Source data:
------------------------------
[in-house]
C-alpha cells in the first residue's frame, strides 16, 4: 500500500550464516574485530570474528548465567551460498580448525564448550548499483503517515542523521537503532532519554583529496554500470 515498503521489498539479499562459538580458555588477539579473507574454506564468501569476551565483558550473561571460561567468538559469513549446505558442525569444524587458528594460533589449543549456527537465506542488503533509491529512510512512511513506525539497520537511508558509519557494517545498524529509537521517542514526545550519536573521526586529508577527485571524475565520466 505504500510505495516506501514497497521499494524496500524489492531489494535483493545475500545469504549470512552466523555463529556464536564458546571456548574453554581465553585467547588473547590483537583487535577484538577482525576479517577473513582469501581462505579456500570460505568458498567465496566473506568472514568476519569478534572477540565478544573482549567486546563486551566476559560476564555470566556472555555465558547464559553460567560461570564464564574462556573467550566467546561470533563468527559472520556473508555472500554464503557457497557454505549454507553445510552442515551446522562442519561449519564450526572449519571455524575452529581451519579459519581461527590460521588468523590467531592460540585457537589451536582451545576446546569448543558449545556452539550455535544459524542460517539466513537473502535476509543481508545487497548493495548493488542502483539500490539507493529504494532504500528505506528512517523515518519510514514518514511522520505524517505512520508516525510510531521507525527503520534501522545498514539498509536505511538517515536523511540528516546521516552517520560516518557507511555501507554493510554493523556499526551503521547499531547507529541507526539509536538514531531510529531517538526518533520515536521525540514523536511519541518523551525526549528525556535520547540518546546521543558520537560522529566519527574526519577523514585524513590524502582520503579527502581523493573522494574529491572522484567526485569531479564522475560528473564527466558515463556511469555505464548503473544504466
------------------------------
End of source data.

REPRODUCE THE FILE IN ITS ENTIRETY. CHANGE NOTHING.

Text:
[in-house]
C-alpha cells in the first residue's frame, strides 16, 4: 500500500550464516574485530570474528548465567551460498580448525564448550548499483503517515542523521537503532532519554583529496554500470 515498503521489498539479499562459538580458555588477539579473507574454506564468501569476551565483558550473561571460561567468538559469513549446505558442525569444524587458528594460533589449543549456527537465506542488503533509491529512510512512511513506525539497520537511508558509519557494517545498524529509537521517542514526545550519536573521526586529508577527485571524475565520466 505504500510505495516506501514497497521499494524496500524489492531489494535483493545475500545469504549470512552466523555463529556464536564458546571456548574453554581465553585467547588473547590483537583487535577484538577482525576479517577473513582469501581462505579456500570460505568458498567465496566473506568472514568476519569478534572477540565478544573482549567486546563486551566476559560476564555470566556472555555465558547464559553460567560461570564464564574462556573467550566467546561470533563468527559472520556473508555472500554464503557457497557454505549454507553445510552442515551446522562442519561449519564450526572449519571455524575452529581451519579459519581461527590460521588468523590467531592460540585457537589451536582451545576446546569448543558449545556452539550455535544459524542460517539466513537473502535476509543481508545487497548493495548493488542502483539500490539507493529504494532504500528505506528512517523515518519510514514518514511522520505524517505512520508516525510510531521507525527503520534501522545498514539498509536505511538517515536523511540528516546521516552517520560516518557507511555501507554493510554493523556499526551503521547499531547507529541507526539509536538514531531510529531517538526518533520515536521525540514523536511519541518523551525526549528525556535520547540518546546521543558520537560522529566519527574526519577523514585524513590524502582520503579527502581523493573522494574529491572522484567526485569531479564522475560528473564527466558515463556511469555505464548503473544504466